Lightwave Engineering  book cover
1st Edition

Lightwave Engineering

ISBN 9781138072039
Published March 29, 2017 by CRC Press
373 Pages 157 B/W Illustrations

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Book Description

Suitable as either a student text or professional reference, Lightwave Engineering addresses the behavior of electromagnetic waves and the propagation of light, which forms the basis of the wide-ranging field of optoelectronics.

Divided into two parts, the book first gives a comprehensive introduction to lightwave engineering using plane wave and then offers an in-depth analysis of lightwave propagation in terms of electromagnetic theory. Using the language of mathematics to explain natural phenomena, the book includes numerous illustrative figures that help readers develop an intuitive understanding of light propagation. It also provides helpful equations and outlines their exact derivation and physical meaning, enabling users to acquire an analytical understanding as well. After explaining a concept, the author includes several problems that are tailored to illustrate the explanation and help explain the next concept.

The book addresses key topics including fundamentals of interferometers and resonators, guided wave, optical fibers, and lightwave devices and circuits. It also features useful appendices that contain formulas for Fourier transform, derivation of Green's theorem, vector algebra, Gaussian function, cylindrical function, and more. Ranging from basic to more difficult, the book’s content is designed for easily adjustable application, making it equally useful for university lectures or a review of basic theory for professional engineers.

Table of Contents

Part I: Introduction

Fundamentals of Optical Propagation

Parameters and Units Used to Describe Light

Optical Coherence

Fundamental Equations of the Electromagnetic Fields and PlaneWaves

Reflection and Refraction of PlaneWaves

Polarization and Birefringence

Propagation of a Plane Wave in a Medium with Gain and Absorption Loss

Wave Front and Light Rays

Fundamentals of OpticalWaveguides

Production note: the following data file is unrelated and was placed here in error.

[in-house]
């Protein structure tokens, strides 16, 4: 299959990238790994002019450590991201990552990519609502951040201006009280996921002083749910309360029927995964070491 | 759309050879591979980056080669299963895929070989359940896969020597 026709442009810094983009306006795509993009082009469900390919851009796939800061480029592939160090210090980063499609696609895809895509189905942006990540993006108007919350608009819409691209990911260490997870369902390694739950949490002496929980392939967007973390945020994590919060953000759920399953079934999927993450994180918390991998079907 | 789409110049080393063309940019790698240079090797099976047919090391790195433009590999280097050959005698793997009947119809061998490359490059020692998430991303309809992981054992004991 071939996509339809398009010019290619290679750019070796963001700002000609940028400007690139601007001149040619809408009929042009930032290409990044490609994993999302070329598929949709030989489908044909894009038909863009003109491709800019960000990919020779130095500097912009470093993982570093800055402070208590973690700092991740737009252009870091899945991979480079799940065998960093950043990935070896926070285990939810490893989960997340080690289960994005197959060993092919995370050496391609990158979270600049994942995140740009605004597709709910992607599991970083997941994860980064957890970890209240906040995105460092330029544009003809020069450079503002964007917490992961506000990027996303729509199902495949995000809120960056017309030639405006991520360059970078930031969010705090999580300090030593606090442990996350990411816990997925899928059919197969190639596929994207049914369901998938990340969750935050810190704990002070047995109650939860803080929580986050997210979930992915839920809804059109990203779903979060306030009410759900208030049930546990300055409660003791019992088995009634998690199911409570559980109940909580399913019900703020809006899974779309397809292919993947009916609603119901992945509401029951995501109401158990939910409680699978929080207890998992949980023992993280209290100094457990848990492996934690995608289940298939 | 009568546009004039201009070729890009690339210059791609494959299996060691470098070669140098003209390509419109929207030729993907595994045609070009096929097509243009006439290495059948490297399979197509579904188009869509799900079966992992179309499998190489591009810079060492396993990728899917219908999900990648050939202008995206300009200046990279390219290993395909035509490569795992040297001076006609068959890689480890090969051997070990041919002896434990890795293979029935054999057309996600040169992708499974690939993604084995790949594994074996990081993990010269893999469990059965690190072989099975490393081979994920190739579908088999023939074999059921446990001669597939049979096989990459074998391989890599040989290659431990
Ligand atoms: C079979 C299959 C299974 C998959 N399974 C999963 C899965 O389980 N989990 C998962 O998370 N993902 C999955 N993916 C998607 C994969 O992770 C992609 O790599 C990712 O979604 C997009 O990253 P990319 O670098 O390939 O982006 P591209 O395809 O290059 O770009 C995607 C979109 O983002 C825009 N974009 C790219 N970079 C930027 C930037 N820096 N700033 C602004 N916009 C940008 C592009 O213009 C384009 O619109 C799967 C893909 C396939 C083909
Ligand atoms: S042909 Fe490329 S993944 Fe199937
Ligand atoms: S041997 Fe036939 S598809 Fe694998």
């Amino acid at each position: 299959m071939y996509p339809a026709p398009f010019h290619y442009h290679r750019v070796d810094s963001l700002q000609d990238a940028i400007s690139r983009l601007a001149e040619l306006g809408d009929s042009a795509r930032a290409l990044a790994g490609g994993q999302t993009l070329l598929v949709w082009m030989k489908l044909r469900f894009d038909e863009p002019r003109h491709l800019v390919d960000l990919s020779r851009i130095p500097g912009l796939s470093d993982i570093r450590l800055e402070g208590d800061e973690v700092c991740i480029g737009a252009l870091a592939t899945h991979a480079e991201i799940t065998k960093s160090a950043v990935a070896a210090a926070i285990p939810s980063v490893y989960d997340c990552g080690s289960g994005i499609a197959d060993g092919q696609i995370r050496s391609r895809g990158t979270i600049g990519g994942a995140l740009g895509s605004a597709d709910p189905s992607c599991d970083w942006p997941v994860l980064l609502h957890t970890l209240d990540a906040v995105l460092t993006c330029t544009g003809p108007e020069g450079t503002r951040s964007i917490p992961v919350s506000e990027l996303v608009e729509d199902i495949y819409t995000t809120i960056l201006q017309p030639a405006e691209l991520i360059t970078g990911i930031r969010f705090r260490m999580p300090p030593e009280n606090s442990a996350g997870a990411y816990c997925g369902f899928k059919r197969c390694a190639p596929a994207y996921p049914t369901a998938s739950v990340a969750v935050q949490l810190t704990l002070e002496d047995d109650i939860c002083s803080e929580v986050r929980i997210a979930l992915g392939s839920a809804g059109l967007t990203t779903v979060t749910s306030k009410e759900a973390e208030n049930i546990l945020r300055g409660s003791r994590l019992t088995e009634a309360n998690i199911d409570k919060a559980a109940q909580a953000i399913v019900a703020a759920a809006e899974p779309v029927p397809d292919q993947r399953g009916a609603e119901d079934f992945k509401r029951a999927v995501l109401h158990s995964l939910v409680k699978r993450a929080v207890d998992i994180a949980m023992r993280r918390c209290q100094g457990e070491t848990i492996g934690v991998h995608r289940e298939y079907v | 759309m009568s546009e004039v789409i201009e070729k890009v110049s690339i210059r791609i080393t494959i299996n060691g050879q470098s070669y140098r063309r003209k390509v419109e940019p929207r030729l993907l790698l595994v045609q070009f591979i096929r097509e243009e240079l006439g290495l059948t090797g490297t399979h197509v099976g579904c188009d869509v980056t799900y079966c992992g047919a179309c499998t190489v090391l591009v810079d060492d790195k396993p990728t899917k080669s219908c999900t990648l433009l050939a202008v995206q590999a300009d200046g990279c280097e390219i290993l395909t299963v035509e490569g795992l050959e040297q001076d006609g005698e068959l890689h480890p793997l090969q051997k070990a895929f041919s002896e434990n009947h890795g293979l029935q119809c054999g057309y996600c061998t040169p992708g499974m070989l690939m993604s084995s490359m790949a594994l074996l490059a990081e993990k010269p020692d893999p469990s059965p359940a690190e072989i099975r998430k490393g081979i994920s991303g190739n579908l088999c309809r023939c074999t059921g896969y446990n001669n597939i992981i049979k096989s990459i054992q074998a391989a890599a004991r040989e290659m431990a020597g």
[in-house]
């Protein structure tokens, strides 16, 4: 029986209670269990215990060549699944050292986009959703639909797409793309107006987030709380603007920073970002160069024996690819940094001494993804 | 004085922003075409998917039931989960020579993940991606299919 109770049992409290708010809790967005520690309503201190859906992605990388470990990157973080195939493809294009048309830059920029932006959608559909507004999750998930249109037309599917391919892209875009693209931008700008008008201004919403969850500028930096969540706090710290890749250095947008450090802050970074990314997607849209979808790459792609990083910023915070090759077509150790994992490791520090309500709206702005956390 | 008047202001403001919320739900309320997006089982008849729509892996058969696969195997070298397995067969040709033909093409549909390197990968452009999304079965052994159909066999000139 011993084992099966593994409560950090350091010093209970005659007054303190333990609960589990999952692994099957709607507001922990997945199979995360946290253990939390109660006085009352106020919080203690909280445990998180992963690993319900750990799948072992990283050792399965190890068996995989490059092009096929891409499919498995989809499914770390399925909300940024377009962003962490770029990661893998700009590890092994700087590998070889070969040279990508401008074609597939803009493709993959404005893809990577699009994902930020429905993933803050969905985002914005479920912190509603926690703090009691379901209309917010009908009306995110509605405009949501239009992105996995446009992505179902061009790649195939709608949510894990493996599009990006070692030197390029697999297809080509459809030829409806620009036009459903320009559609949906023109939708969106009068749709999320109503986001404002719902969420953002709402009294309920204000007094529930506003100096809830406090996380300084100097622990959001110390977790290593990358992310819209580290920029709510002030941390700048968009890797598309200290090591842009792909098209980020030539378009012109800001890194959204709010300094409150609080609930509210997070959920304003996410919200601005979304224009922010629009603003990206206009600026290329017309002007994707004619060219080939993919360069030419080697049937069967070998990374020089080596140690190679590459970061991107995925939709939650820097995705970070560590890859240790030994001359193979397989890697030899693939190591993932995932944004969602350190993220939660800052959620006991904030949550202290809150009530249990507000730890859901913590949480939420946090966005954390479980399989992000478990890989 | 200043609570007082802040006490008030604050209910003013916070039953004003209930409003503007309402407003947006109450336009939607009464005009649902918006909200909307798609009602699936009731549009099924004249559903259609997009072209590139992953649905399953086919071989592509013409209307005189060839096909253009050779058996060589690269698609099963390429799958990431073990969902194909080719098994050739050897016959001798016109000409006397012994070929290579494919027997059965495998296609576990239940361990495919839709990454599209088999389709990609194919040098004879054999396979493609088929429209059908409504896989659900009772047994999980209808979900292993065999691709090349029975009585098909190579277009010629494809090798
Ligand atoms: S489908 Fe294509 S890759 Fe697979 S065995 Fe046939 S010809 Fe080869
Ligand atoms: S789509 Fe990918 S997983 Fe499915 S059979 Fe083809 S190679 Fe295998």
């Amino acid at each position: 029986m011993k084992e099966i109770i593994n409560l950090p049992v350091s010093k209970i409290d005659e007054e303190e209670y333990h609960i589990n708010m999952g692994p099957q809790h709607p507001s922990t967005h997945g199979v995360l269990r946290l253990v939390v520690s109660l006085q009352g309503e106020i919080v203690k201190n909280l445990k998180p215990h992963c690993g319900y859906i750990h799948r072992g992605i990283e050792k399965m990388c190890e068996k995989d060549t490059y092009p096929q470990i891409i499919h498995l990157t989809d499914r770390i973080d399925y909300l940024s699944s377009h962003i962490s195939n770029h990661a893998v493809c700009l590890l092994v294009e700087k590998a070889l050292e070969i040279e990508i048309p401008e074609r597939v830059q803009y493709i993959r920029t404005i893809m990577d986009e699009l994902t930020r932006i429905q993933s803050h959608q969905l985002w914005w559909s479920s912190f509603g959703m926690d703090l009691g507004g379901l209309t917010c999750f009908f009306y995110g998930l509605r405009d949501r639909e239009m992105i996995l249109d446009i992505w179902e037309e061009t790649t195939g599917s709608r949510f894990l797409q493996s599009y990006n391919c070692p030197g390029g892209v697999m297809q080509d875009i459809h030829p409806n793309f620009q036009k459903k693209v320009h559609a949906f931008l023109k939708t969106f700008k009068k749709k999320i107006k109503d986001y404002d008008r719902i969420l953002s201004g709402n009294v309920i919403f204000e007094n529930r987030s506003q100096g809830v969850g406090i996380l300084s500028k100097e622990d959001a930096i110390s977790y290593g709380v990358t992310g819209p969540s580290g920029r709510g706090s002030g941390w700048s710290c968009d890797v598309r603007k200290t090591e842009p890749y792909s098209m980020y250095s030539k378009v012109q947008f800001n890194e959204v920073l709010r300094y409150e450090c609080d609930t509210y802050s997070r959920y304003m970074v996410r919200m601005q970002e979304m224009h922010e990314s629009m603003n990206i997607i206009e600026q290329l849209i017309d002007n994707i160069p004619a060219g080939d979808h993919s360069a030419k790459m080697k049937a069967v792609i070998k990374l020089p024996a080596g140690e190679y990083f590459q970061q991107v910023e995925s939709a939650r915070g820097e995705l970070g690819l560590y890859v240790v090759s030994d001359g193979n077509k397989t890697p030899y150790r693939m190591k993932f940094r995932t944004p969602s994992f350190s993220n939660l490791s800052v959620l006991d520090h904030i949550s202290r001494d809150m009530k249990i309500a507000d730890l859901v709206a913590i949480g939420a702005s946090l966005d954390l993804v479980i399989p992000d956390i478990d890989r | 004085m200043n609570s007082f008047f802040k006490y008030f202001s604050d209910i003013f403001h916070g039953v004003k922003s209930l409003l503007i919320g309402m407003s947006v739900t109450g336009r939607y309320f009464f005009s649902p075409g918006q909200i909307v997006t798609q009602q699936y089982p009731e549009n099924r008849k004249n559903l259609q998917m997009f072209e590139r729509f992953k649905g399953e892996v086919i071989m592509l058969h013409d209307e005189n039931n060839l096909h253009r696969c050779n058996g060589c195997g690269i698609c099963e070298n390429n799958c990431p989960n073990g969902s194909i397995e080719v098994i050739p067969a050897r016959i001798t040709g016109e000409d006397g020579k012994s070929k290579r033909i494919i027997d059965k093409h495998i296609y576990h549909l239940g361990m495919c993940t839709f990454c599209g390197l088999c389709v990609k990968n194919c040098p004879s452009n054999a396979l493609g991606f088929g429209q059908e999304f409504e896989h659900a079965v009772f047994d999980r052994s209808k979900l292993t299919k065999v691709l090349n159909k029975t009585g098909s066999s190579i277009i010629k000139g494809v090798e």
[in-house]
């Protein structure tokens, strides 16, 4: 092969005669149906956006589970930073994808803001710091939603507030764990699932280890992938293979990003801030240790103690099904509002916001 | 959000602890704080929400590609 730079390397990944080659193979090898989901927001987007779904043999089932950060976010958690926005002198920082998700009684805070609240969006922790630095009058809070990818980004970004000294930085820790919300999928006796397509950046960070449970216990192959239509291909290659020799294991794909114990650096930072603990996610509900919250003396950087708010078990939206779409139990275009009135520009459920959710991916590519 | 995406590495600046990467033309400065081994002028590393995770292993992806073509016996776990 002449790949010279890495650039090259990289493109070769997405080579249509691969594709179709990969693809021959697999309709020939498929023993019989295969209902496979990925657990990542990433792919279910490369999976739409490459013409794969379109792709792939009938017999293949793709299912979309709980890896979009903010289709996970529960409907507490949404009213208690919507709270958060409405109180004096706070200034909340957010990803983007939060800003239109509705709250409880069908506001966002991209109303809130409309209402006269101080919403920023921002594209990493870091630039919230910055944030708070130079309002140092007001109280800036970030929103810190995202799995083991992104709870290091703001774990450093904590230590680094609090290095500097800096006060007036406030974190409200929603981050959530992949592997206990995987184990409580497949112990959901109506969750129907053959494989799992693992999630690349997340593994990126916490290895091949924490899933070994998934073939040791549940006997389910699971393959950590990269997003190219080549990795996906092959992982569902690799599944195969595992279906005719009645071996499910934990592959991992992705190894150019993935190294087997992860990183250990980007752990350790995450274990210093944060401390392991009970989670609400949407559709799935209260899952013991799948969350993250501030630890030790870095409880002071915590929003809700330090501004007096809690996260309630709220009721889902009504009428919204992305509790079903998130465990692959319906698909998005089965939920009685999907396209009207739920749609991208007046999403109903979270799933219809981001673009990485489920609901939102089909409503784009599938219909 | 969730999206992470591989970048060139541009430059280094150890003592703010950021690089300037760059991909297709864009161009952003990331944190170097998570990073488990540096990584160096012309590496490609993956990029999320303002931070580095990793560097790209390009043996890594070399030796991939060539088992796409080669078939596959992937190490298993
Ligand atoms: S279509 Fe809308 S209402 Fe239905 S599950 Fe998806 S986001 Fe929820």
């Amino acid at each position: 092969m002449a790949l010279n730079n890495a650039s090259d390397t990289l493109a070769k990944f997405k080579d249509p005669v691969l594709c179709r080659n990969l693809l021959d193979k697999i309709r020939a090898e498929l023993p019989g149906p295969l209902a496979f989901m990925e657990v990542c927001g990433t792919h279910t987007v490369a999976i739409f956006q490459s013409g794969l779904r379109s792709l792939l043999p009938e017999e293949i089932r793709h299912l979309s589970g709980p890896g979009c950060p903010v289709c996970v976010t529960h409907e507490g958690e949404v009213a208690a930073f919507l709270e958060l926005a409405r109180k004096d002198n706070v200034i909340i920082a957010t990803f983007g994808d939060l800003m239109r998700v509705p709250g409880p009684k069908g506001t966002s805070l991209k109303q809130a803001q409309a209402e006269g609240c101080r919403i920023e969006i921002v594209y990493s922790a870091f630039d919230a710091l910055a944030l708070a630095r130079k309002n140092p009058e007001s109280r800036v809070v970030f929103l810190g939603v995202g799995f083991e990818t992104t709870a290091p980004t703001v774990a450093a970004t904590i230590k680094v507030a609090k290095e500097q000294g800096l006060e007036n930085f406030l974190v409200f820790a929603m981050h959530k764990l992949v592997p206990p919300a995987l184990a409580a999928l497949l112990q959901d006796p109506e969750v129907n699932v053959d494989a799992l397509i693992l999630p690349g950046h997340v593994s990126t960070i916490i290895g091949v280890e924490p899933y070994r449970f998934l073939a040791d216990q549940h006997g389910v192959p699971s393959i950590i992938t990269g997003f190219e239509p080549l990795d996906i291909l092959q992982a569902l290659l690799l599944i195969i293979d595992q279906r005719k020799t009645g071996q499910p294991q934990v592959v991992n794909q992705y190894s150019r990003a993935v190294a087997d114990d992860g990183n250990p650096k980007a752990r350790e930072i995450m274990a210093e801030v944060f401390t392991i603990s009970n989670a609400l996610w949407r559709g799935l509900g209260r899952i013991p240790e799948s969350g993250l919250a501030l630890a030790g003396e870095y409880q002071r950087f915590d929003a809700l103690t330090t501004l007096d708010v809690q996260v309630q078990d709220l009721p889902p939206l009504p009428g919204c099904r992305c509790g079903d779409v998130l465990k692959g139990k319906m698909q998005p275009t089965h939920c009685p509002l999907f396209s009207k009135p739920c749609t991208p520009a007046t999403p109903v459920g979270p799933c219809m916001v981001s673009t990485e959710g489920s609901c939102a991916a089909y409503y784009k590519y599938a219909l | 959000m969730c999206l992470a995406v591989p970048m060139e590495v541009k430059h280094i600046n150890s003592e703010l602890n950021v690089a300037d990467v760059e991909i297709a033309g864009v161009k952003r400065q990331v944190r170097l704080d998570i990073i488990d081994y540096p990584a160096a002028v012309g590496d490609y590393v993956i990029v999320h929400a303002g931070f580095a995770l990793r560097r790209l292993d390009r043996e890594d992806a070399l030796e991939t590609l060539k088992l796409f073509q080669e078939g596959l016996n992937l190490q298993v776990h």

Free-Space Waves and Guided Waves

Guided Mode and Eigenvalue Equations

Eigenmode and Dispersion Curves

Electromagnetic Distribution and Eigenmode Expansion

Fundamental Properties of Multimode Waveguides

Transmission Band of Multimode Waveguide

Propagation of Light Beams in Free Space

Representation of Spherical Waves and the Diffraction Phenomenon

Fresnel Diffraction and Fraunhofer Diffraction

Fraunhofer Diffraction of a Gaussian Beam

Wave Front Transformation Effect of the Lens

Fourier Transform with Lenses

Interference and Resonators

Principle of Two-Beam Interference


Various Interferometers

Diffraction by Gratings

Multilayer Thin Film Interference


Part II: Description of Light Propagation Through Electromagnetism

Guided Wave Optics

General Concept of the Guided Modes

Fundamental Structure and Mode of the Optical Waveguide

Optical Fibers

Optical Fiber Modes

Signal Propagation in Optical Fiber

Transmission Characteristics of Distributed Index Multimode Fibers

Optical Fiber Communication

Propagation and Focusing of the Beam

Gaussian Beam

Propagation of the Gaussian Beam

Wave Coefficient and Matrix Formalism

Propagation of Non-Gaussian Beam

Calculation Formula for Spot Size

Representation by Diffraction Integral

Basic Optical Waveguide Circuit

Coupling by Cascade Connection of Optical Waveguides

Optical Coupling Between Parallel Waveguides

Merging and Branching of Optical Waveguides

Resonators and Effective Index

Waveguide Bends

Polarization Characteristics

Description of the Optical Circuit by Scattering Matrix and Transmission Matrix

Analysis of an Optical Waveguide, Including Structure Changes in Propagation Axis Direction

Appendix A:
Fourier Transform Formulas

Appendix B: Characteristics of the Delta Function

Appendix C: Derivation of Green’s Theorem

Appendix D: Vector Analysis Formula

Appendix E: Infinite Integral of Gaussian Function

Appendix F: Cylindrical Functions

Appendix G: Hermite-Gaussian Functions

Appendix H: Derivation of the Orthogonality of the Eigenmode

Appendix I: Lorentz Reciprocity Theorem

Appendix J: WKB Method

Appendix K: Derivation of the Petermann’s Formula for the Optical Fiber Spot Size

Appendix L: Derivation of the Coupled Mode Equation

Appendix M: General Solution of the Coupled Mode Equation

Appendix N: Perturbation Theory

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Yasuo Kokubun received his B.E. degree from Yokohama National University, Yokohama, Japan, in 1975 and M.E. and Dr. Eng. degrees from Tokyo Institute of Technology, Tokyo, Japan, in 1977 and 1980, respectively. After he worked for the Research Laboratory of Precision Machinery and Electronics, Tokyo Institute of Technology, as a research associate from 1980 to 1983, he joined the Yokohama National University as an associate professor in 1983, and is now a professor in the Department of Electrical and Computer Engineering. From 2006 to 2009 he served as the Dean of Faculty of Engineering and is now the Vice-President of Yokohama National University. His current research is in integrated photonics including waveguide-type functional devices and three-dimensional integrated photonics, and also in optical fibers including multi-core fibers. From 1984 to 1985 he was with AT&T Bell Laboratories as a visiting researcher studying a novel waveguide on a semiconductor substrate (ARROW) for integrated optics. From 1996 to 1999, he led the Three-dimensional microphotonics project at the Kanagawa Academy of Science and Technology. Professor Kokubun is a Fellow of the Institute of Electrical and Electronics Engineers, a Fellow of the Japan Society of Applied Physics, a Fellow of the Institute of Electronics, Information and Communication Engineers, and a member of the Optical Society of America.